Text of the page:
So let me begin by hearing one voice speak to another. “A moment arrives,” says Jean-Luc Nancy, “when one can no longer feel anything but anger, an absolute anger, against so many discourses, so many texts, that have no other care than to make a little more sense, to redo or perfect delicate works of signification.” “But,” says Tristram Shandy, “with an ass, I can commune forever.” We have had (and are again having) enough of words. Perhaps speaking to animals, or at least to the animal, may help.

More precisely, I overhear in this miniature found dialogue the following premises and possibilities:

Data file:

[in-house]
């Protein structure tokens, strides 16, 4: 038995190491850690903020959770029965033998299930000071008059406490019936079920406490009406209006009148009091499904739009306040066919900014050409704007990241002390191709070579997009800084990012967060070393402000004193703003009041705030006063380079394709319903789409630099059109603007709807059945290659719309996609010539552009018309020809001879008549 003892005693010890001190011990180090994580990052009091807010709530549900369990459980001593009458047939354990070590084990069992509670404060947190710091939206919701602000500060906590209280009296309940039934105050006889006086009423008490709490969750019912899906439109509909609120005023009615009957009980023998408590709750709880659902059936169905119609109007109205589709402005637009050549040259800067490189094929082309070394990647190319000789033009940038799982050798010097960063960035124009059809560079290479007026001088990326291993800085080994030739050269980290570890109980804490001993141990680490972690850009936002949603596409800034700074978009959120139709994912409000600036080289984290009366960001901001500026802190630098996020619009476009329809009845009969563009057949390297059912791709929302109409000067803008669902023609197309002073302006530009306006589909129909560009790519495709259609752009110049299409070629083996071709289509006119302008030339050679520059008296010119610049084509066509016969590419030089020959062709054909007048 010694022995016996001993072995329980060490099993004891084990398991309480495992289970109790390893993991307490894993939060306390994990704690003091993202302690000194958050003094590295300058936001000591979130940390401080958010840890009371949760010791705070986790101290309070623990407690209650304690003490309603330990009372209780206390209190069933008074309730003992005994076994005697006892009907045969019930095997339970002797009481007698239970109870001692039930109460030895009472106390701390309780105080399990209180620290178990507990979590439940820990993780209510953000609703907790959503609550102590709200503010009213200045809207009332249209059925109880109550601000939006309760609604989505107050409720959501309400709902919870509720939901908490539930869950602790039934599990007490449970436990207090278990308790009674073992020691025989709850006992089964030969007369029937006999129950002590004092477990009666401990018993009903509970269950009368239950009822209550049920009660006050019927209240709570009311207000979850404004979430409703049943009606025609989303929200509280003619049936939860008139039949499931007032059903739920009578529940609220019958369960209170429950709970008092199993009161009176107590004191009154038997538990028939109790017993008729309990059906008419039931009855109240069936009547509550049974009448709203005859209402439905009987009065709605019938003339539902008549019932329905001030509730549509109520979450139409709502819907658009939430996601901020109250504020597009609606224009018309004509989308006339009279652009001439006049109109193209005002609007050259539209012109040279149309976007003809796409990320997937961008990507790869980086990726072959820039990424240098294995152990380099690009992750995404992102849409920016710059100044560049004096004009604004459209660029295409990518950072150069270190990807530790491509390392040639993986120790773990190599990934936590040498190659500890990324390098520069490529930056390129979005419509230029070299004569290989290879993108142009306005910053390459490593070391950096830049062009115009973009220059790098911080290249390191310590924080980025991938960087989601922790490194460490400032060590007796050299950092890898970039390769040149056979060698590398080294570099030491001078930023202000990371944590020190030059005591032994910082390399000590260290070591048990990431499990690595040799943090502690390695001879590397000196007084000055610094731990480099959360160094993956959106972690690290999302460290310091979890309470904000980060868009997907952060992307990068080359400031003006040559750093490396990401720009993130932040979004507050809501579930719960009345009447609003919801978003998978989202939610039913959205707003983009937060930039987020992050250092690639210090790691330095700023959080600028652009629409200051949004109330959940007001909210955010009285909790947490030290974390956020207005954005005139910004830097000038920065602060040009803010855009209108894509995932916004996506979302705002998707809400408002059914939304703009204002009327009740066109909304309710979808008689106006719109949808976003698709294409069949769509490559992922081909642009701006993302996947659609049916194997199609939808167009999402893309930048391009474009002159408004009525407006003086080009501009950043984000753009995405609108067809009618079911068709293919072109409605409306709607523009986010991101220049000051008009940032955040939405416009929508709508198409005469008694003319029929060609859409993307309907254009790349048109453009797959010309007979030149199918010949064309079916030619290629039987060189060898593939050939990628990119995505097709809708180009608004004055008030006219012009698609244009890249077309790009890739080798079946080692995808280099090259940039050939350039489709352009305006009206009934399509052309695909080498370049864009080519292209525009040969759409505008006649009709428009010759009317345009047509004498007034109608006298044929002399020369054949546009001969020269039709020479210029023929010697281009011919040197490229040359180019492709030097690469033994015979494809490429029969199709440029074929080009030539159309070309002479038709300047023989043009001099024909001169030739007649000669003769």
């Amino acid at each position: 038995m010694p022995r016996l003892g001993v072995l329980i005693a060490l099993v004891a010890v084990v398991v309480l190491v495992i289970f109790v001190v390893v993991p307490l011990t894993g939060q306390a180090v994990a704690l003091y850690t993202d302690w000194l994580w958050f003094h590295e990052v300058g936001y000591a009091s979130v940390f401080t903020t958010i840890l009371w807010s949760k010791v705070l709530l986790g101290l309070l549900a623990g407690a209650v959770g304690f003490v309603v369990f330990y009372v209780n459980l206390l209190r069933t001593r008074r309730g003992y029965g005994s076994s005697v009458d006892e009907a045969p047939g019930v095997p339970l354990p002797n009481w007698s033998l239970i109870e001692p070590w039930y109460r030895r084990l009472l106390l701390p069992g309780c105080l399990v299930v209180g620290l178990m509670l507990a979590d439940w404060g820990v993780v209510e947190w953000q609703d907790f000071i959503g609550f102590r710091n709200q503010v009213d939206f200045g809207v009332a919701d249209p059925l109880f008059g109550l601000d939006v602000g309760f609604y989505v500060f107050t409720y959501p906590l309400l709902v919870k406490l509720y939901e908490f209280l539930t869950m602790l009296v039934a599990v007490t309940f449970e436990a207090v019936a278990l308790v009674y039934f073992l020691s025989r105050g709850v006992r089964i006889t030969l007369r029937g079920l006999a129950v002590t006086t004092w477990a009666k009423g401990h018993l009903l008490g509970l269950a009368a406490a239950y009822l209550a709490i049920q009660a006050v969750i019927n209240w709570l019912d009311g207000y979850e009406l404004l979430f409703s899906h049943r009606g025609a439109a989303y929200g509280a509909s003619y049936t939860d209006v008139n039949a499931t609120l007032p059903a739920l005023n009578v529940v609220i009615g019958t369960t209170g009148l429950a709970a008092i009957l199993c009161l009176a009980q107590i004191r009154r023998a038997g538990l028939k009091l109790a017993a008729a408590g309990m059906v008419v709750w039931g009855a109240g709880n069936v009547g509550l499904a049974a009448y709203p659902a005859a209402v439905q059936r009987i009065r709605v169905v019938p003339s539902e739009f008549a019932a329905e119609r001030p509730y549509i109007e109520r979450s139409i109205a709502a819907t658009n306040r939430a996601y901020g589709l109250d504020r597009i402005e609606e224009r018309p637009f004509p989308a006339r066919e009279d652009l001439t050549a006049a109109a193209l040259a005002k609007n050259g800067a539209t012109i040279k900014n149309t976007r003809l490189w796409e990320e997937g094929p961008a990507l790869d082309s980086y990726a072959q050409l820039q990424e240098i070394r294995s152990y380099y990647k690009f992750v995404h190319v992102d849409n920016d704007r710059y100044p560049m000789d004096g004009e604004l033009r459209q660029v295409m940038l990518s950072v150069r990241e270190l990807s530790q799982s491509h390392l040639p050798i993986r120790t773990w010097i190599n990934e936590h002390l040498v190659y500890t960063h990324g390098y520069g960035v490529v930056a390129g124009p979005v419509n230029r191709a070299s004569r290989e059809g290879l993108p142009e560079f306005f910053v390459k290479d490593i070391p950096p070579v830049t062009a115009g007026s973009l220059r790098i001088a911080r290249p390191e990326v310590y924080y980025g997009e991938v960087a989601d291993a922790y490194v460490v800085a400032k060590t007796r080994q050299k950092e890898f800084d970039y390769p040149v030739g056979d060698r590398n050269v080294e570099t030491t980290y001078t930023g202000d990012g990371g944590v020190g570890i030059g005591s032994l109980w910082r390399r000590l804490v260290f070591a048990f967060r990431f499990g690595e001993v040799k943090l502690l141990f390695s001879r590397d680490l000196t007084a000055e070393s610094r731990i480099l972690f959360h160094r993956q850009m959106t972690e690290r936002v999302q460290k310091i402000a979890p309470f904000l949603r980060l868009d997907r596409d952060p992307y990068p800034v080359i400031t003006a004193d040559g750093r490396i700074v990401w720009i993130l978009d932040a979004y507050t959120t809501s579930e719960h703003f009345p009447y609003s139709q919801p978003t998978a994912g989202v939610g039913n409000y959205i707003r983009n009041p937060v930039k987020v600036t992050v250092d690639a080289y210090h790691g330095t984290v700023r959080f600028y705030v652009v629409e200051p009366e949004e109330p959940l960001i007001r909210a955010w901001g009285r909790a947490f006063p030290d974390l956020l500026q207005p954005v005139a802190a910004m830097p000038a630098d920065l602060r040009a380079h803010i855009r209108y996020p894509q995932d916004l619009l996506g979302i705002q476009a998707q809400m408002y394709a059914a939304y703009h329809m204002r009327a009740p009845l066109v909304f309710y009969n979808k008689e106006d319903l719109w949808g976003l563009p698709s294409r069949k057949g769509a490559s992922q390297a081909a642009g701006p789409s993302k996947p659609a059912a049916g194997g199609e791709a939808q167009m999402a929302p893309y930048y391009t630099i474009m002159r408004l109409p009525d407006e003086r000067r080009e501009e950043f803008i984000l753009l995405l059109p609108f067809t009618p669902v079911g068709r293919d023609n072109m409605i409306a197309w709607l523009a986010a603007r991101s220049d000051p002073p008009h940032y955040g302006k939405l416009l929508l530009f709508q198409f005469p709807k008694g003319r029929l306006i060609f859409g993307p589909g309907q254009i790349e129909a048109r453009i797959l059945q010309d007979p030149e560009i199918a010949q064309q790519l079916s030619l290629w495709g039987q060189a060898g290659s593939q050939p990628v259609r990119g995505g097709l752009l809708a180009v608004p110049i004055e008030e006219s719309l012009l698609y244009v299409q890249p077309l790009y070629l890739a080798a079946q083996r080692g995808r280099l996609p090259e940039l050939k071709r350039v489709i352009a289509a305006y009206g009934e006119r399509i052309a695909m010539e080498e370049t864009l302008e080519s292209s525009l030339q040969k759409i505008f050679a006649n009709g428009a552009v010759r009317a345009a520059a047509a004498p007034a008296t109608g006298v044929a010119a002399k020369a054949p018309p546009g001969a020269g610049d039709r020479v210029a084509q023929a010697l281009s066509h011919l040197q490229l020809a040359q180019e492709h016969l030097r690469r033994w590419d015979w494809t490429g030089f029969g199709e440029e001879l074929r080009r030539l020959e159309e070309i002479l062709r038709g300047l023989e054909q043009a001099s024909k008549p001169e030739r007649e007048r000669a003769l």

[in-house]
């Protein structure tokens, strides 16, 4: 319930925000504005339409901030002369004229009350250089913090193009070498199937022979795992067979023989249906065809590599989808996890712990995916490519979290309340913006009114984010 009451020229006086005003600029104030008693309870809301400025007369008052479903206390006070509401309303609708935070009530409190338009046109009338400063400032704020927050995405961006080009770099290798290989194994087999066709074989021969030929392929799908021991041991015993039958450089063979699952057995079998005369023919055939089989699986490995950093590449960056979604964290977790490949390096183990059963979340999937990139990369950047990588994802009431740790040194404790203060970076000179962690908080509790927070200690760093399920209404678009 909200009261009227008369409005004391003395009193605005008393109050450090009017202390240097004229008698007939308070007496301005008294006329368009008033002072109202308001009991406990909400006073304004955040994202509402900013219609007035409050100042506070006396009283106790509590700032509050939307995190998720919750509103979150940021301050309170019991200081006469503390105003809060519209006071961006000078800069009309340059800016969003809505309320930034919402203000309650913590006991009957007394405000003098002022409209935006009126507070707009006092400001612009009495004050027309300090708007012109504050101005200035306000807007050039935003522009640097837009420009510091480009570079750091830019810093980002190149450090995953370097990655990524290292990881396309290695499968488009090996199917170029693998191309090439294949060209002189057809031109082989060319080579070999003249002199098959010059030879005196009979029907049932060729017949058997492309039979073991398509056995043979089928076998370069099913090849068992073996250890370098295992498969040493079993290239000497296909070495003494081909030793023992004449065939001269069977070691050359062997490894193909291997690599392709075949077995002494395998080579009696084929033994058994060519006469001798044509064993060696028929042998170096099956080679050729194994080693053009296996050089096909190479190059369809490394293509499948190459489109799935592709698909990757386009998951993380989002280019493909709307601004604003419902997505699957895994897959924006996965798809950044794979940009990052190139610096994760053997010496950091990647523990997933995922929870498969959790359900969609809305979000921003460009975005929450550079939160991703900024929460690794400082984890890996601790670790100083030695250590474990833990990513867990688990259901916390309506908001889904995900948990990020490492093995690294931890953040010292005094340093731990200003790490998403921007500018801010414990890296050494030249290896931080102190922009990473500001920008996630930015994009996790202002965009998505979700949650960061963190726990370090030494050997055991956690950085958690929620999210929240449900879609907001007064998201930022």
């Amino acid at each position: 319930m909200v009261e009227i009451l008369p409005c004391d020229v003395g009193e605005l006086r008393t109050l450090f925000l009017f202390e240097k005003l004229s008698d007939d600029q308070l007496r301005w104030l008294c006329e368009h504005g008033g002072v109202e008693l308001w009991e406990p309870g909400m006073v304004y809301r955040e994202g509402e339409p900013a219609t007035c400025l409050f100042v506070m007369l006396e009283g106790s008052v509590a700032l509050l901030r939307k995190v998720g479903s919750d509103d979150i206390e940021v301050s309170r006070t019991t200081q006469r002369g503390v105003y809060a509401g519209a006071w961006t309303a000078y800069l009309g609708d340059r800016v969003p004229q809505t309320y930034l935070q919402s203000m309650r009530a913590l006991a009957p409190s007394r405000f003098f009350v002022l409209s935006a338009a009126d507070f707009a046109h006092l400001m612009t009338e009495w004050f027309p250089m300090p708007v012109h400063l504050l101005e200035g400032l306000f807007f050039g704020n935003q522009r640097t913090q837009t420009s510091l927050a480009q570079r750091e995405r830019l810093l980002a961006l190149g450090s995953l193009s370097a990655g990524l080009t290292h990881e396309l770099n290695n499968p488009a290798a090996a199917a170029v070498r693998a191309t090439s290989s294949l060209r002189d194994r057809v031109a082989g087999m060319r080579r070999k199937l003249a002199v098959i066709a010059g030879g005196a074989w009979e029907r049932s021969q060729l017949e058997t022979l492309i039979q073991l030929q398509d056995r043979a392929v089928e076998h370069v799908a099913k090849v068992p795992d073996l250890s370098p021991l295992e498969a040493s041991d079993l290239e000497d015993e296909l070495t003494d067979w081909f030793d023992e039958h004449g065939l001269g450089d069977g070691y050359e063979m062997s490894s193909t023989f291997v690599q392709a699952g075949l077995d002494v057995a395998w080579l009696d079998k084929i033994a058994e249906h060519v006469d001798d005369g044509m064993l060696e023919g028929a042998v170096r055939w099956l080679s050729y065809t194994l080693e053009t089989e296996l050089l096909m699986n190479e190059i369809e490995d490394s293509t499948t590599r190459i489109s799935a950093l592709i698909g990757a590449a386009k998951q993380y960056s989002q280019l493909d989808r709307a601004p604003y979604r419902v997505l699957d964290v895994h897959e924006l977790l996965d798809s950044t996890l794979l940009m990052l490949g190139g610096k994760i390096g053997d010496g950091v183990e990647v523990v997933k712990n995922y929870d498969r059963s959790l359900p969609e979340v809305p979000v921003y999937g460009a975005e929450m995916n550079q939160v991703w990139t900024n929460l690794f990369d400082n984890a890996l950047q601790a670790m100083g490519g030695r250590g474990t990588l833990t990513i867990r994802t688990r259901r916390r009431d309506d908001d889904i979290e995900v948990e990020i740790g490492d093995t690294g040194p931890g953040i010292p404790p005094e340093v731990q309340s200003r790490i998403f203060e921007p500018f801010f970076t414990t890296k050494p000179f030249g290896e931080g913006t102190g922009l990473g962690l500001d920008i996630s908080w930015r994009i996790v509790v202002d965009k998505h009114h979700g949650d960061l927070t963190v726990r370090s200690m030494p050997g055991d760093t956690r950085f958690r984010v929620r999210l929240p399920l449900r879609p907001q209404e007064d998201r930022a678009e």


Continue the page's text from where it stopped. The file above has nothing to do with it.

1. That we have language only insofar as we belong to it and that our belonging to language depends in a fundamental way on our belonging to, our being through and with the animal. Heidegger says, “language is the house of being.” Lao Tzu says, “We make doors and windows for a room; / But it is these empty spaces that make the room livable.” Our language-house needs openings, through which animals may sometimes enter, out of which we may sometimes fall. The openings are the spaces of intersection between our relationship to language and our relationship to the animal. Through them we do the remembering that preserves at once language and animal from the violence of reification. “Evil,” says Agamben, “is the forgetting of the transcendence inherent in the very taking-place of things.” Dwelling in language this way, inhering to its own and its object’s taking place, has to do with cultivating the experience that being before the animal demands, with taking seriously the inner movement to consider the animal, literally, to be with it the way one is with the stars, in wonder. This means practicing language that on the one hand returns meaning to the actuality of things and bodies, and on the other returns language to ourselves, to our being, to what is not thing or body. Such language recognizes, sees the animal in a double sense. It speaks of things, bodies as they are, in their actuality, which means seeing everything as animated by its being, as animal. And its speaks from ourselves as we are, which means seeing our own prediscursive or animal being, what Husserl calls “that as yet dumb experience . . . which we are concerned to lead to the pure expression of its own meaning.” Seeing thus might be called speaking animally, as both articulating everything as a form of life (existence as animation) and articulating as the animal “would,” naively, as it were, speaking what presents itself before our words for it, so that the word does not blind. Speaking thus, the human enacts its “higher” animality, its having of language as the faculty which produces is ownmost perception, the ever-opening articulation of self and world which we gaze upon in animal life as the spectacle of our own possibility. “See or perish,” says Teilhard de Chardin, “this is the situation imposed on every element of the universe by the mysterious gift of existence. And thus, to a higher degree, this is the human condition.” To be at home in our language, in the world, means using it to see, to live. So speaking animally, as I have sketched it, is essentially deictic, in the way that Merleau-Ponty defines the end, and limit, of philosophy: “Our relationship to the world, as it is untiringly enunciated within us, is not a thing which can be any further clarified by analysis; philosophy can only place it once more before our eyes and present it for our ratification.”